New York State Court of Claims

New York State Court of Claims

BORGES v. THE STATE OF NEW YORK, #2000-013-028, Claim No. 99651, Motion No. M-61682


Motion to compel production of metal fragment extracted from inmate's mouth denied where third party medical center discarded fragment in ordinary course of business. Issue of whether measures should be taken to prevent prejudice to Claimant deferred to time of trial.

Case Information

Claimant short name:
Footnote (claimant name) :

Footnote (defendant name) :

Third-party claimant(s):

Third-party defendant(s):

Claim number(s):
Motion number(s):
Cross-motion number(s):

Claimant's attorney:
Defendant's attorney:
Attorney General of the State of New York
BY: EARL F. GIALANELLA, ESQ. Assistant Attorney General
Third-party defendant's attorney:

Signature date:
September 5, 2000

Official citation:

Appellate results:

See also (multicaptioned case)


On June 21, 2000, the Court considered the following papers on Claimant's motion for an order to produce:

1. Notice of Motion

2. Affidavit in Support of Motion

3. Affidavit of Good Faith and Annexed Exhibits;

4. Affirmation in Opposition and Annexed Exhibits

5. Claim

6. Answer

7. My Decision and Order Filed July 7, 1999 (Borges v State of New York


This claim arises from a wisdom tooth extraction that one of Defendant's dentists performed on Claimant on August 26, 1996, when he was confined to the Southport Correctional Facility (Southport). Claimant alleges that the dentist negligently broke a drill bit off in his mouth and then left it lodged in his gum.

In 1999, Defendant made arrangements for Claimant to have the offending metal fragment removed from Claimant's mouth at the Erie County Medical Center (ECMC). In anticipation of that procedure, Claimant filed a motion pursuant to CPLR 3120(b) seeking an order that would direct the ECMC to preserve the metal fragment and deliver it to Claimant so that he could use it as evidence in this case. In response, Defendant pointed out that the motion was defective because Claimant had not served ECMC. Defendant stated, however, that it had advised ECMC about Claimant's request and had received assurances from the oral surgeon, Dr. Ziter,[1] that he would try to preserve the fragment.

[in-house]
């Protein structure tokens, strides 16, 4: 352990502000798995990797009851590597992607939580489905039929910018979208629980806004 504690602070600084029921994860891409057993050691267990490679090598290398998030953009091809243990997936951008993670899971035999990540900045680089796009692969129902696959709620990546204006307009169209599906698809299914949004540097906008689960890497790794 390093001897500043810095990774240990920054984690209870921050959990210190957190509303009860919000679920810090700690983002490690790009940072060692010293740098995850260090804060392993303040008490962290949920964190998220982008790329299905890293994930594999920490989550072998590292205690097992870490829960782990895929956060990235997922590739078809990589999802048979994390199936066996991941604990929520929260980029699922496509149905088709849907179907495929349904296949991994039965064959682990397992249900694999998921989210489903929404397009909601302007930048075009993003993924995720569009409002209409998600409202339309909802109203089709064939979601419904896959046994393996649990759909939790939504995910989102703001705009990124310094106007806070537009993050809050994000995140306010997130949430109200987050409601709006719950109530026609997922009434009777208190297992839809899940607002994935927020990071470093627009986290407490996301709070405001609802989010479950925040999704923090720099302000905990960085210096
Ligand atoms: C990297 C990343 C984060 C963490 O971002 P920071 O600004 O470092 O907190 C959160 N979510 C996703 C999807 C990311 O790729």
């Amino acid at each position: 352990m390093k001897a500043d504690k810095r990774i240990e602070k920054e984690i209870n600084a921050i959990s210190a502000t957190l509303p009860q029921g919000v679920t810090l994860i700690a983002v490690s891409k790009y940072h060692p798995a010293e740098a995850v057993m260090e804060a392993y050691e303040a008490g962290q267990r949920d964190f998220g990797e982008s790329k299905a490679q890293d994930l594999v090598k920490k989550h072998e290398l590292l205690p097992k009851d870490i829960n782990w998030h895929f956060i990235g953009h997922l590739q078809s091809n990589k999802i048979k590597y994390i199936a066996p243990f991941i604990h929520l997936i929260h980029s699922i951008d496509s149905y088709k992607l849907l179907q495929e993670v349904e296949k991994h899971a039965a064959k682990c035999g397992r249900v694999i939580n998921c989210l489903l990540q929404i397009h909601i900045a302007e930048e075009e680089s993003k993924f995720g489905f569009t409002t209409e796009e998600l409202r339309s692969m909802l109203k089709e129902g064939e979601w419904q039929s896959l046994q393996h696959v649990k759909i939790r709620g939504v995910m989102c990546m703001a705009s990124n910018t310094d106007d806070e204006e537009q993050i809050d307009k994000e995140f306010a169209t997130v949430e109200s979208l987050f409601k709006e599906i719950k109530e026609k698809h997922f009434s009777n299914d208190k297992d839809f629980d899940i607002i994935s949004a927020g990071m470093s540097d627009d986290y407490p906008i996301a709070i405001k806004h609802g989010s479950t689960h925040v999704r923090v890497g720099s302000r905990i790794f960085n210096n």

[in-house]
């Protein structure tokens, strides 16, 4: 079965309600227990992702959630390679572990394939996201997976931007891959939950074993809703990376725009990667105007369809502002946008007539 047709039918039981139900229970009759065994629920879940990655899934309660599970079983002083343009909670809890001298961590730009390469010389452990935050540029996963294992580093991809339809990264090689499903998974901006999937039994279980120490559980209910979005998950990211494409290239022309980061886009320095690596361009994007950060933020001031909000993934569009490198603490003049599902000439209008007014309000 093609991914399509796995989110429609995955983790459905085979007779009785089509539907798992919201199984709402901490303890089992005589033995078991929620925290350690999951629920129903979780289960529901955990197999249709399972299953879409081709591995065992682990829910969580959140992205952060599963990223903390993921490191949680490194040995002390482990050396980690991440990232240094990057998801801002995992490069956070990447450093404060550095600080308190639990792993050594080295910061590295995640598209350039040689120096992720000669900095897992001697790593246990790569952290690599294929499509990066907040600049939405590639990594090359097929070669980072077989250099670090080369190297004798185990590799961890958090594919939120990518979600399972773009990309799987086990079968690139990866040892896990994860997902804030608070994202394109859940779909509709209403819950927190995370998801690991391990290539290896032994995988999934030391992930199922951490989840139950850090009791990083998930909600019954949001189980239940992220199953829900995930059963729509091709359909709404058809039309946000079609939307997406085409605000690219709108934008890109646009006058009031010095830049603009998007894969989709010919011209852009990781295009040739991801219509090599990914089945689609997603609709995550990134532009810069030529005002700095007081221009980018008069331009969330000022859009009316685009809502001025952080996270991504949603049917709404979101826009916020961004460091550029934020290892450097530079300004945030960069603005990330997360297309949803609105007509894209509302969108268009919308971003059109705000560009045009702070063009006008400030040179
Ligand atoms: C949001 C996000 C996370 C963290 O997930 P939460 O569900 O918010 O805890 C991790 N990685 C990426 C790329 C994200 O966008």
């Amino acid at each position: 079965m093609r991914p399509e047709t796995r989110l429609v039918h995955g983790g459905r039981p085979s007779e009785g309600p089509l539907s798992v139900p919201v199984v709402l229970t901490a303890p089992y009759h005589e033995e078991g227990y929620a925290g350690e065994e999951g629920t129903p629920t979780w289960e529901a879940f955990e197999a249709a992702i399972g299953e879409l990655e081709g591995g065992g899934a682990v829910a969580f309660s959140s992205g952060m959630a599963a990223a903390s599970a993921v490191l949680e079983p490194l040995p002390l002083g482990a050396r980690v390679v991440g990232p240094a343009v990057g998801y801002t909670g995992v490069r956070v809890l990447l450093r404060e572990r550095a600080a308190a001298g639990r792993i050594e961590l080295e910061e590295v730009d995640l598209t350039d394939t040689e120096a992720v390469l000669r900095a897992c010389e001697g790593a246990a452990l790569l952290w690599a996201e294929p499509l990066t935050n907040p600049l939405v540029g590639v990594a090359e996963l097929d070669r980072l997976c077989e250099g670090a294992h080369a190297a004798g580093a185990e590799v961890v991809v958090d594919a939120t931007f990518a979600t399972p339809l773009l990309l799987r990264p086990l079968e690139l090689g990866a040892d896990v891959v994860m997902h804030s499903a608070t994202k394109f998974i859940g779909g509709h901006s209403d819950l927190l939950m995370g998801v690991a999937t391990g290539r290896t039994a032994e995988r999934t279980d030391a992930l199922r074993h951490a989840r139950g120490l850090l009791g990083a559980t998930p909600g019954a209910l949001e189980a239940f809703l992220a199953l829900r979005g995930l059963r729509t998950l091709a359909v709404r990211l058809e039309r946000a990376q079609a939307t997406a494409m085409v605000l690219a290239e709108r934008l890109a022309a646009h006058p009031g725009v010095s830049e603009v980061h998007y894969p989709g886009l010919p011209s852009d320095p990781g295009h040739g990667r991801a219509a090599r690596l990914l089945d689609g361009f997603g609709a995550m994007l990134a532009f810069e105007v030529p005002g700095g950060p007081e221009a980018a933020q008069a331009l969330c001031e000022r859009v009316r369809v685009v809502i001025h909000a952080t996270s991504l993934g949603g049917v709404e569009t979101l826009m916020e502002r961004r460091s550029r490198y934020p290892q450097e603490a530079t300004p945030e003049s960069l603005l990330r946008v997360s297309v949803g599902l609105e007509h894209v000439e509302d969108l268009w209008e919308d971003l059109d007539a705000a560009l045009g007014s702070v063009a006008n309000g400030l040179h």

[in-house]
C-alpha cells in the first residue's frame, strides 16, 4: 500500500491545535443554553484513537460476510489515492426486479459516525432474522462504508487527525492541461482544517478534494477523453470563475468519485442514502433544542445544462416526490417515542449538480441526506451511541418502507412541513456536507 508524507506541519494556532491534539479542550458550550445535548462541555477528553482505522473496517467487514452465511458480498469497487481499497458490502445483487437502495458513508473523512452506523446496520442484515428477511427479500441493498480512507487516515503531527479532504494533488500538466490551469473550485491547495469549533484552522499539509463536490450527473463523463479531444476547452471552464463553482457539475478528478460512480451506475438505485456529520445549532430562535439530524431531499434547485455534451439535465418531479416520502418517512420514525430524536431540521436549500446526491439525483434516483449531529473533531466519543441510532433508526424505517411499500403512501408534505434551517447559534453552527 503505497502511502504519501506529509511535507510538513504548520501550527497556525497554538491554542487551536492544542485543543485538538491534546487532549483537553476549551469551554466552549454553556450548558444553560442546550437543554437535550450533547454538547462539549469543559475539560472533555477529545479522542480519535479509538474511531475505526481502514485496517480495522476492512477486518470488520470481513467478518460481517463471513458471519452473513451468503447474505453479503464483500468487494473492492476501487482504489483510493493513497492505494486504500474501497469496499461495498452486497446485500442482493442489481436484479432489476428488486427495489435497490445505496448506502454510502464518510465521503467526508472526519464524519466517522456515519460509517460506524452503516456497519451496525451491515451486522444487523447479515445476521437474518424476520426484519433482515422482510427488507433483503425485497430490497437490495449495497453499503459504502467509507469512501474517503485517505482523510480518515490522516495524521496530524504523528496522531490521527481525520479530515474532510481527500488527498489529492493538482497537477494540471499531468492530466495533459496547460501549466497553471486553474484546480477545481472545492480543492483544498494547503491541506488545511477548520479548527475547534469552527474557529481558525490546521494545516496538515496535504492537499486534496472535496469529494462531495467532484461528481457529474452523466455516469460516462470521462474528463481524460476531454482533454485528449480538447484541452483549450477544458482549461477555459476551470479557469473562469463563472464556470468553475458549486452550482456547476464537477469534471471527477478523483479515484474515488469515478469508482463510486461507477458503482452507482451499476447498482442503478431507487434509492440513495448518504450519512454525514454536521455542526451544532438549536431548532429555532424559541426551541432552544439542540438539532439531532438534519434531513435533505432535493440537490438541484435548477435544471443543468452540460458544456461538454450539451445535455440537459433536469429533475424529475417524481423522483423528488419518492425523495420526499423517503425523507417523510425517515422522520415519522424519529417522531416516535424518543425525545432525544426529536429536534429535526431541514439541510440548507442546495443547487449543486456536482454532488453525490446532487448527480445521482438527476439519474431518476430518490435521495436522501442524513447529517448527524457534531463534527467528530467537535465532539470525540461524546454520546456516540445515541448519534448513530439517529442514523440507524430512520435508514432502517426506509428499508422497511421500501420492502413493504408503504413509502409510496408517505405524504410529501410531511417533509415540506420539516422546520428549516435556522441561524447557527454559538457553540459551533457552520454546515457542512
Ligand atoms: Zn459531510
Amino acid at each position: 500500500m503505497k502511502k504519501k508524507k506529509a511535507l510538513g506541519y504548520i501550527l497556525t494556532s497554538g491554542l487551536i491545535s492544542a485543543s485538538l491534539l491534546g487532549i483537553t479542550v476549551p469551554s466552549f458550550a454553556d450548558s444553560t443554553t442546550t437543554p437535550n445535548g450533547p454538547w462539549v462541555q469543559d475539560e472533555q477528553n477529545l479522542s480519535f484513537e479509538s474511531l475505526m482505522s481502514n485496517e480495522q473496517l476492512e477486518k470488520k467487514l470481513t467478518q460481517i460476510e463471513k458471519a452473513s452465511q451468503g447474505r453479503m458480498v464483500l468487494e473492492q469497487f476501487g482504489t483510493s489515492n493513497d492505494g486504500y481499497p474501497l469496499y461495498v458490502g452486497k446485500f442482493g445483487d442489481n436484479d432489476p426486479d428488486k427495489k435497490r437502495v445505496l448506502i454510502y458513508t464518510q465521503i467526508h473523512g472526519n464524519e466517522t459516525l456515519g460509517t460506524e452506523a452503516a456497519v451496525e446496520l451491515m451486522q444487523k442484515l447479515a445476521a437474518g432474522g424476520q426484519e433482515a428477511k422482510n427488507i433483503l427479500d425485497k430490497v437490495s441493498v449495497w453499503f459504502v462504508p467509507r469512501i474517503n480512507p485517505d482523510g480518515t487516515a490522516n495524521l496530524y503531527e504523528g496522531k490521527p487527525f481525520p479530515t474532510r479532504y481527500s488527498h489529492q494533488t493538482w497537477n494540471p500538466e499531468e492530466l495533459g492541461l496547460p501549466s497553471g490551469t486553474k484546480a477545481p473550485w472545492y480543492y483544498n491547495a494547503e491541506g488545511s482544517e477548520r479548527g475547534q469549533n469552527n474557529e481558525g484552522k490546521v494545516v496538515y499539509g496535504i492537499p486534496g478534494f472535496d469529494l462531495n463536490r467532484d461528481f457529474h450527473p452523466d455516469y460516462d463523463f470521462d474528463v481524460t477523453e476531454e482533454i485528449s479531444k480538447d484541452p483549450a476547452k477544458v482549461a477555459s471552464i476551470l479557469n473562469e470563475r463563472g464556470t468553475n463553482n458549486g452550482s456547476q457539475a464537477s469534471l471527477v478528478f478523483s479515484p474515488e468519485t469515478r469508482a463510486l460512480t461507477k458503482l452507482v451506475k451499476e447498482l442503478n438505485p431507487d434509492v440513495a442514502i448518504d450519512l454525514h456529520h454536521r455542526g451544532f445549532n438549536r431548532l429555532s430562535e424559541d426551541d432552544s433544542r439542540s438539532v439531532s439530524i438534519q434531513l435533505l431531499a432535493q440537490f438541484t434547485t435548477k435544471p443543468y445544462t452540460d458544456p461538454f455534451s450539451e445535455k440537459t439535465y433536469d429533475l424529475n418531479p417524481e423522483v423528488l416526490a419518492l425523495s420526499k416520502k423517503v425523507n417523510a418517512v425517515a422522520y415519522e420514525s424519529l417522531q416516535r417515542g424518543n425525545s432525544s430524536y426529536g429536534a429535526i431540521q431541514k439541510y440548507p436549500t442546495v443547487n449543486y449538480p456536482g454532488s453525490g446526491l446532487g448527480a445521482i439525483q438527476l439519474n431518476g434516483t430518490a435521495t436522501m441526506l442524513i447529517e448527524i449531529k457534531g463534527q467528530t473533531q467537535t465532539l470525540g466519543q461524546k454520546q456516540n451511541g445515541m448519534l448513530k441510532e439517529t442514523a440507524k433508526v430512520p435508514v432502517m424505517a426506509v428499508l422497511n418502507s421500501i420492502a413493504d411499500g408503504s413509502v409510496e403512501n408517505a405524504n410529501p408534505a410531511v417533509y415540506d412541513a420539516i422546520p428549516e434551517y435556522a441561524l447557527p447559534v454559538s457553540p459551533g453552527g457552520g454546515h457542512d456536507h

I denied Claimant's motion because of the procedural infirmity, but noted the representations that Defendant had made and reminded it of its legal obligation to preserve evidence within its control (see, Borges v State of New York, Motion No. M-59355, filed July 7, 1999).

ECMC removed the metal fragment on September 30, 1999. By all accounts, Claimant went to great lengths before he submitted to the procedure to make it known that he wanted ECMC to preserve the metal fragment. He had a rather heated discussion with Dr. Ziter about this issue and declined to sign a written authorization until the part of the document that gave ECMC permission to dispose of tissue and other matter was modified to indicate that efforts should be made to preserve the metal fragment.

Dr. Ziter successfully removed the fragment. In his post-operative note, he reported that "the foreign body material was curetted out, exposing a retained, what appeared to be a drill bit." Dr. Ziter forwarded the extracted tissue and fragment to pathology for further analysis. Pathology prepared a report which described the fragment as a "short piece of silver metallic material measuring 5 x 1mm."

Claimant served discovery requests on Defendant in January 2000, asking Defendant to produce "the foreign (metal) object [ITSELF] which was removed from Claimant's jaw on Sept. 30, 1999 at Erie County Medical Center... [brackets in original]." Claimant received a letter from Defendant's Assistant Attorney General dated March 9, 2000 stating that Defendant "is making inquiries with the appropriate Dental Units to see what materials are available" and "it is anticipated that the discovery demand will be answered within 30 days."

When thirty days elapsed, Claimant filed this motion. In it, he seeks production of the metal fragment from ECMC pursuant to CPLR 3120(b) and asks me to order Defendant to pay the costs associated with serving the motion upon the medical center. In Defendant's responding papers, the Assistant Attorney General states that when he tried to obtain the metal fragment for Claimant, he learned that ECMC had discarded the fragment when its pathology lab was finished evaluating it.

Based upon the Assistant Attorney General's affidavit, it is evident that neither Defendant nor ECMC can fulfill Claimant's request for the metal fragment. Therefore, Claimant's motion must be denied.

It is unfortunate that ECMC discarded the metal fragment after Claimant went to such great lengths to preserve it. However, it does not appear on this record that Defendant was in any way responsible for the loss. Nor does it appear likely that Claimant has been prejudiced. As Defendant points out, Claimant will be able to refer to both Dr. Ziter's surgical note and the pathology report at trial to show the existence of the metal fragment, its size and its resemblance to a drill bit. If it becomes evident during the trial, however, that the absence of the drill bit will affect Claimant's ability to prove his case, then I will consider whether any measures are necessary or even appropriate to prevent unfair prejudice to Claimant. However, it would be extremely difficult, if not impossible, before the trial gets underway to make any judgments on that issue.

Claimant's motion is denied.

September 5, 2000
Rochester, New York

Judge of the Court of Claims

Dr. Ziter was referred to as Dr. Zifer in my July 7th Decision and Order.